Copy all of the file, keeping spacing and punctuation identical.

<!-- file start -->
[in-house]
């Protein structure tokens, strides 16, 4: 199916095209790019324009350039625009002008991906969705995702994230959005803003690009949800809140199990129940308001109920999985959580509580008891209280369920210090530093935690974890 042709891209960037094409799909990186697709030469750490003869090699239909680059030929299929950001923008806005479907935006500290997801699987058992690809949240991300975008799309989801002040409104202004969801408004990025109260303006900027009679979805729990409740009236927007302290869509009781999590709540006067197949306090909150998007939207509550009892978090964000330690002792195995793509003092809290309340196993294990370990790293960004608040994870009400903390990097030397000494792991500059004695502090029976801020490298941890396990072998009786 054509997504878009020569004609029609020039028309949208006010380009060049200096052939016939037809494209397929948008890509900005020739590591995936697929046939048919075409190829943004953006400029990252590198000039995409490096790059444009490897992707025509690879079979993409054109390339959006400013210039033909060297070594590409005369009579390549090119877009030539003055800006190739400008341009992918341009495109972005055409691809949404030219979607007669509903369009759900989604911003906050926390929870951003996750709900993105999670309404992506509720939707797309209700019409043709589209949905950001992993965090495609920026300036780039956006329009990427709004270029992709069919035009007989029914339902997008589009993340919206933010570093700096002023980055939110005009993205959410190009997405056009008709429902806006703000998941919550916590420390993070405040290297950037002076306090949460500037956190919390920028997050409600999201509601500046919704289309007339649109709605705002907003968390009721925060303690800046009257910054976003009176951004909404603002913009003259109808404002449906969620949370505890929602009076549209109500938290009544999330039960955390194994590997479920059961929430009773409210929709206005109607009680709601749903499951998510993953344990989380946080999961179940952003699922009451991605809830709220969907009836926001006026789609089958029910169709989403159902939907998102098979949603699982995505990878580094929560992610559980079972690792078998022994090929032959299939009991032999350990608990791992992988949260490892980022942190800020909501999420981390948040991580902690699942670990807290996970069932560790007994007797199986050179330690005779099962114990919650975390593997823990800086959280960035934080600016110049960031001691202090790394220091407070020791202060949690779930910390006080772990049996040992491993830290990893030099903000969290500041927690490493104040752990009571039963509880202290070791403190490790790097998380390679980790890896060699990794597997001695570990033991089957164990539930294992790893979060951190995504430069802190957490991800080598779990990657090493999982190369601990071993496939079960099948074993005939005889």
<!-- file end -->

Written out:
[in-house]
């Protein structure tokens, strides 16, 4: 199916095209790019324009350039625009002008991906969705995702994230959005803003690009949800809140199990129940308001109920999985959580509580008891209280369920210090530093935690974890 042709891209960037094409799909990186697709030469750490003869090699239909680059030929299929950001923008806005479907935006500290997801699987058992690809949240991300975008799309989801002040409104202004969801408004990025109260303006900027009679979805729990409740009236927007302290869509009781999590709540006067197949306090909150998007939207509550009892978090964000330690002792195995793509003092809290309340196993294990370990790293960004608040994870009400903390990097030397000494792991500059004695502090029976801020490298941890396990072998009786 054509997504878009020569004609029609020039028309949208006010380009060049200096052939016939037809494209397929948008890509900005020739590591995936697929046939048919075409190829943004953006400029990252590198000039995409490096790059444009490897992707025509690879079979993409054109390339959006400013210039033909060297070594590409005369009579390549090119877009030539003055800006190739400008341009992918341009495109972005055409691809949404030219979607007669509903369009759900989604911003906050926390929870951003996750709900993105999670309404992506509720939707797309209700019409043709589209949905950001992993965090495609920026300036780039956006329009990427709004270029992709069919035009007989029914339902997008589009993340919206933010570093700096002023980055939110005009993205959410190009997405056009008709429902806006703000998941919550916590420390993070405040290297950037002076306090949460500037956190919390920028997050409600999201509601500046919704289309007339649109709605705002907003968390009721925060303690800046009257910054976003009176951004909404603002913009003259109808404002449906969620949370505890929602009076549209109500938290009544999330039960955390194994590997479920059961929430009773409210929709206005109607009680709601749903499951998510993953344990989380946080999961179940952003699922009451991605809830709220969907009836926001006026789609089958029910169709989403159902939907998102098979949603699982995505990878580094929560992610559980079972690792078998022994090929032959299939009991032999350990608990791992992988949260490892980022942190800020909501999420981390948040991580902690699942670990807290996970069932560790007994007797199986050179330690005779099962114990919650975390593997823990800086959280960035934080600016110049960031001691202090790394220091407070020791202060949690779930910390006080772990049996040992491993830290990893030099903000969290500041927690490493104040752990009571039963509880202290070791403190490790790097998380390679980790890896060699990794597997001695570990033991089957164990539930294992790893979060951190995504430069802190957490991800080598779990990657090493999982190369601990071993496939079960099948074993005939005889």